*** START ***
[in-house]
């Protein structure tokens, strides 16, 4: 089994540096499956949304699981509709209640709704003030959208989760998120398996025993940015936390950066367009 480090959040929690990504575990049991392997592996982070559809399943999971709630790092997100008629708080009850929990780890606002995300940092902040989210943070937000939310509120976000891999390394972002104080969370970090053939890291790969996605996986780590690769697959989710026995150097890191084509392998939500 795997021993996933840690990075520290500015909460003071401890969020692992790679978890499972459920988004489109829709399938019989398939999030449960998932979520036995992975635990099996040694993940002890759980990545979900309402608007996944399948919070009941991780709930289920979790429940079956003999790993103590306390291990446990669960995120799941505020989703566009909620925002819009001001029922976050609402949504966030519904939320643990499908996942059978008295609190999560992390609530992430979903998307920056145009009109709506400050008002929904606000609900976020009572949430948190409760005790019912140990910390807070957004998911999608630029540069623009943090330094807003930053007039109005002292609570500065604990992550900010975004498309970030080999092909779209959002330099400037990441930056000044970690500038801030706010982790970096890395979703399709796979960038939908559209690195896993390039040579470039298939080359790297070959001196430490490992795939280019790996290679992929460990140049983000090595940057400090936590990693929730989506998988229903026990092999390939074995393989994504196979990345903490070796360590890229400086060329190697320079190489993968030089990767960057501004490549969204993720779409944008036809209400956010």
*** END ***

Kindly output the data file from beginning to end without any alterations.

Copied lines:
[in-house]
């Protein structure tokens, strides 16, 4: 089994540096499956949304699981509709209640709704003030959208989760998120398996025993940015936390950066367009 480090959040929690990504575990049991392997592996982070559809399943999971709630790092997100008629708080009850929990780890606002995300940092902040989210943070937000939310509120976000891999390394972002104080969370970090053939890291790969996605996986780590690769697959989710026995150097890191084509392998939500 795997021993996933840690990075520290500015909460003071401890969020692992790679978890499972459920988004489109829709399938019989398939999030449960998932979520036995992975635990099996040694993940002890759980990545979900309402608007996944399948919070009941991780709930289920979790429940079956003999790993103590306390291990446990669960995120799941505020989703566009909620925002819009001001029922976050609402949504966030519904939320643990499908996942059978008295609190999560992390609530992430979903998307920056145009009109709506400050008002929904606000609900976020009572949430948190409760005790019912140990910390807070957004998911999608630029540069623009943090330094807003930053007039109005002292609570500065604990992550900010975004498309970030080999092909779209959002330099400037990441930056000044970690500038801030706010982790970096890395979703399709796979960038939908559209690195896993390039040579470039298939080359790297070959001196430490490992795939280019790996290679992929460990140049983000090595940057400090936590990693929730989506998988229903026990092999390939074995393989994504196979990345903490070796360590890229400086060329190697320079190489993968030089990767960057501004490549969204993720779409944008036809209400956010």